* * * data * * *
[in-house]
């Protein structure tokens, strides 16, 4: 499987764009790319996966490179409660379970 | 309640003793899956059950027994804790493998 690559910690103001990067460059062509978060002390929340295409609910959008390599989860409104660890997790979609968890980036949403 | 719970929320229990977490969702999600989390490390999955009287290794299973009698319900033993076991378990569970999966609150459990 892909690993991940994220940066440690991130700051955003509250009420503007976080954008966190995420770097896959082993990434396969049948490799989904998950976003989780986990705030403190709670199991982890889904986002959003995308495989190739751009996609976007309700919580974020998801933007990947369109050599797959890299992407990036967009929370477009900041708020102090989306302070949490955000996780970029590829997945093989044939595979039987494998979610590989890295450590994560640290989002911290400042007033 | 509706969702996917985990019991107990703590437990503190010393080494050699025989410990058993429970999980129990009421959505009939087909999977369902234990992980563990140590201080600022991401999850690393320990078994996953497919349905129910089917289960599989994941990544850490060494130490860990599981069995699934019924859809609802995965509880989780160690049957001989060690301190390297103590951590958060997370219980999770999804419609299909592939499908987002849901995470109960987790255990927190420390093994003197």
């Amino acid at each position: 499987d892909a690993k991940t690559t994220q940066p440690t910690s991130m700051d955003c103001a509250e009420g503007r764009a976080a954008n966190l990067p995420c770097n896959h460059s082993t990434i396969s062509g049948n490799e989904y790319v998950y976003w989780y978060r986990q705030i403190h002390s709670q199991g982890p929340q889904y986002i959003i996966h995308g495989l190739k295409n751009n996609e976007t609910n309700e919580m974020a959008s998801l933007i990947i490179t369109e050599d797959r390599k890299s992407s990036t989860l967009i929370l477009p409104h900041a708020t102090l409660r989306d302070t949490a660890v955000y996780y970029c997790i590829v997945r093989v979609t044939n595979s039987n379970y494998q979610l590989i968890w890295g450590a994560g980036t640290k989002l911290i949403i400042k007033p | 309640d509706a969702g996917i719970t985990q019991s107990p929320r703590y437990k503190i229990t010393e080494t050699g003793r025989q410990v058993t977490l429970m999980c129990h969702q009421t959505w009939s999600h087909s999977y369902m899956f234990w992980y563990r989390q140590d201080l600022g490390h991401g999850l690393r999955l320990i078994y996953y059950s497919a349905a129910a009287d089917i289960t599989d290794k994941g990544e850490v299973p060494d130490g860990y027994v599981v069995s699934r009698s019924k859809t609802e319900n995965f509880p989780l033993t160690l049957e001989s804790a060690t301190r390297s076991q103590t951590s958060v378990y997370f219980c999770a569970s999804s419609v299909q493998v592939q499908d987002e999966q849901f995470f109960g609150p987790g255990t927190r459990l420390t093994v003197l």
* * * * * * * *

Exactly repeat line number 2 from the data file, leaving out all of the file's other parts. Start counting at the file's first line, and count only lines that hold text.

């Protein structure tokens, strides 16, 4: 499987764009790319996966490179409660379970 | 309640003793899956059950027994804790493998 690559910690103001990067460059062509978060002390929340295409609910959008390599989860409104660890997790979609968890980036949403 | 719970929320229990977490969702999600989390490390999955009287290794299973009698319900033993076991378990569970999966609150459990 892909690993991940994220940066440690991130700051955003509250009420503007976080954008966190995420770097896959082993990434396969049948490799989904998950976003989780986990705030403190709670199991982890889904986002959003995308495989190739751009996609976007309700919580974020998801933007990947369109050599797959890299992407990036967009929370477009900041708020102090989306302070949490955000996780970029590829997945093989044939595979039987494998979610590989890295450590994560640290989002911290400042007033 | 509706969702996917985990019991107990703590437990503190010393080494050699025989410990058993429970999980129990009421959505009939087909999977369902234990992980563990140590201080600022991401999850690393320990078994996953497919349905129910089917289960599989994941990544850490060494130490860990599981069995699934019924859809609802995965509880989780160690049957001989060690301190390297103590951590958060997370219980999770999804419609299909592939499908987002849901995470109960987790255990927190420390093994003197």